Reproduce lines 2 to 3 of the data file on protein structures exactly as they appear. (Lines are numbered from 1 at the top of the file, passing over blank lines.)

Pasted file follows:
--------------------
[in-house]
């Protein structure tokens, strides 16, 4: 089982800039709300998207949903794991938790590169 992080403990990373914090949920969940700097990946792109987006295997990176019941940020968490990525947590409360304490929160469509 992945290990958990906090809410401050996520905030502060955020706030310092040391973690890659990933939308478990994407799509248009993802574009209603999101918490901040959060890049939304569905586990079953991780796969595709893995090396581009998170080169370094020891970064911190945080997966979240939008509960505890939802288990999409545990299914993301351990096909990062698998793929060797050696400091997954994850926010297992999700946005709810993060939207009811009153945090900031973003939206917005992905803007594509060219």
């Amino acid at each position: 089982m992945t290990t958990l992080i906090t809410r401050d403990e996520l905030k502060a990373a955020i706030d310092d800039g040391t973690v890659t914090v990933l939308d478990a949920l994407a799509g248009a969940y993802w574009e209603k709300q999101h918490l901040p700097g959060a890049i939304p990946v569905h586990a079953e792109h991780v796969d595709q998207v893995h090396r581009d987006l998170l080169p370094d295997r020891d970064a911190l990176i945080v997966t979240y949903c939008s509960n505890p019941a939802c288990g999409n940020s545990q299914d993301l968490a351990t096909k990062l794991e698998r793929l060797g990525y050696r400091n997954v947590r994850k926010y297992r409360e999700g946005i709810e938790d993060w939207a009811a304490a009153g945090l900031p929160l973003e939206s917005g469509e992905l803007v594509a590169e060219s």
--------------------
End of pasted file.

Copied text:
């Protein structure tokens, strides 16, 4: 089982800039709300998207949903794991938790590169 992080403990990373914090949920969940700097990946792109987006295997990176019941940020968490990525947590409360304490929160469509 992945290990958990906090809410401050996520905030502060955020706030310092040391973690890659990933939308478990994407799509248009993802574009209603999101918490901040959060890049939304569905586990079953991780796969595709893995090396581009998170080169370094020891970064911190945080997966979240939008509960505890939802288990999409545990299914993301351990096909990062698998793929060797050696400091997954994850926010297992999700946005709810993060939207009811009153945090900031973003939206917005992905803007594509060219």
């Amino acid at each position: 089982m992945t290990t958990l992080i906090t809410r401050d403990e996520l905030k502060a990373a955020i706030d310092d800039g040391t973690v890659t914090v990933l939308d478990a949920l994407a799509g248009a969940y993802w574009e209603k709300q999101h918490l901040p700097g959060a890049i939304p990946v569905h586990a079953e792109h991780v796969d595709q998207v893995h090396r581009d987006l998170l080169p370094d295997r020891d970064a911190l990176i945080v997966t979240y949903c939008s509960n505890p019941a939802c288990g999409n940020s545990q299914d993301l968490a351990t096909k990062l794991e698998r793929l060797g990525y050696r400091n997954v947590r994850k926010y297992r409360e999700g946005i709810e938790d993060w939207a009811a304490a009153g945090l900031p929160l973003e939206s917005g469509e992905l803007v594509a590169e060219s």